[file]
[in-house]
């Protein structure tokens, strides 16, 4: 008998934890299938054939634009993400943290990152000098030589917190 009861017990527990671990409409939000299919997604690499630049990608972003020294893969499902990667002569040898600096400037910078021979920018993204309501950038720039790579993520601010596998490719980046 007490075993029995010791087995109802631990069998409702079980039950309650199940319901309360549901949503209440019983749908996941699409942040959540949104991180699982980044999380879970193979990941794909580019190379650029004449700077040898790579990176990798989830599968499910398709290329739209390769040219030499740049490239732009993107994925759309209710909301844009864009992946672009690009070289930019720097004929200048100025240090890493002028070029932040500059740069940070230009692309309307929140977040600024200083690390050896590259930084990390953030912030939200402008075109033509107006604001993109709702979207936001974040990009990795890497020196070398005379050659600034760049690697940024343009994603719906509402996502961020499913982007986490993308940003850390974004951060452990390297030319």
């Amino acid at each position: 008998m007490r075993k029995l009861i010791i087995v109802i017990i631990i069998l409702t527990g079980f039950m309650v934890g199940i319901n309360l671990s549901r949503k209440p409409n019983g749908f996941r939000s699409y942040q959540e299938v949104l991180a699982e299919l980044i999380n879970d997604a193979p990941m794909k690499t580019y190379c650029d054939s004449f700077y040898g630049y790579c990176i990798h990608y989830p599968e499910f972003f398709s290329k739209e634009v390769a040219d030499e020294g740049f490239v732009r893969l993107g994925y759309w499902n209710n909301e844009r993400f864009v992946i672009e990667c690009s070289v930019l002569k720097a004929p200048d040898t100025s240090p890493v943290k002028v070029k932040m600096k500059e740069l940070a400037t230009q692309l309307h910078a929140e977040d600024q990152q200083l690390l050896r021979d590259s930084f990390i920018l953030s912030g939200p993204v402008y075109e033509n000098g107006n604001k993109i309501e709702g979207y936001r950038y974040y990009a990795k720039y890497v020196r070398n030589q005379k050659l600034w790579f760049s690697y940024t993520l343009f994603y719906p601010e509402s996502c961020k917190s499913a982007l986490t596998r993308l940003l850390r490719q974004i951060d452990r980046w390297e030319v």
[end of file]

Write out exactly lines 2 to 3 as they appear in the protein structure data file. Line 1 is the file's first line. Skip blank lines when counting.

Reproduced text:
């Protein structure tokens, strides 16, 4: 008998934890299938054939634009993400943290990152000098030589917190 009861017990527990671990409409939000299919997604690499630049990608972003020294893969499902990667002569040898600096400037910078021979920018993204309501950038720039790579993520601010596998490719980046 007490075993029995010791087995109802631990069998409702079980039950309650199940319901309360549901949503209440019983749908996941699409942040959540949104991180699982980044999380879970193979990941794909580019190379650029004449700077040898790579990176990798989830599968499910398709290329739209390769040219030499740049490239732009993107994925759309209710909301844009864009992946672009690009070289930019720097004929200048100025240090890493002028070029932040500059740069940070230009692309309307929140977040600024200083690390050896590259930084990390953030912030939200402008075109033509107006604001993109709702979207936001974040990009990795890497020196070398005379050659600034760049690697940024343009994603719906509402996502961020499913982007986490993308940003850390974004951060452990390297030319």
């Amino acid at each position: 008998m007490r075993k029995l009861i010791i087995v109802i017990i631990i069998l409702t527990g079980f039950m309650v934890g199940i319901n309360l671990s549901r949503k209440p409409n019983g749908f996941r939000s699409y942040q959540e299938v949104l991180a699982e299919l980044i999380n879970d997604a193979p990941m794909k690499t580019y190379c650029d054939s004449f700077y040898g630049y790579c990176i990798h990608y989830p599968e499910f972003f398709s290329k739209e634009v390769a040219d030499e020294g740049f490239v732009r893969l993107g994925y759309w499902n209710n909301e844009r993400f864009v992946i672009e990667c690009s070289v930019l002569k720097a004929p200048d040898t100025s240090p890493v943290k002028v070029k932040m600096k500059e740069l940070a400037t230009q692309l309307h910078a929140e977040d600024q990152q200083l690390l050896r021979d590259s930084f990390i920018l953030s912030g939200p993204v402008y075109e033509n000098g107006n604001k993109i309501e709702g979207y936001r950038y974040y990009a990795k720039y890497v020196r070398n030589q005379k050659l600034w790579f760049s690697y940024t993520l343009f994603y719906p601010e509402s996502c961020k917190s499913a982007l986490t596998r993308l940003l850390r490719q974004i951060d452990r980046w390297e030319v």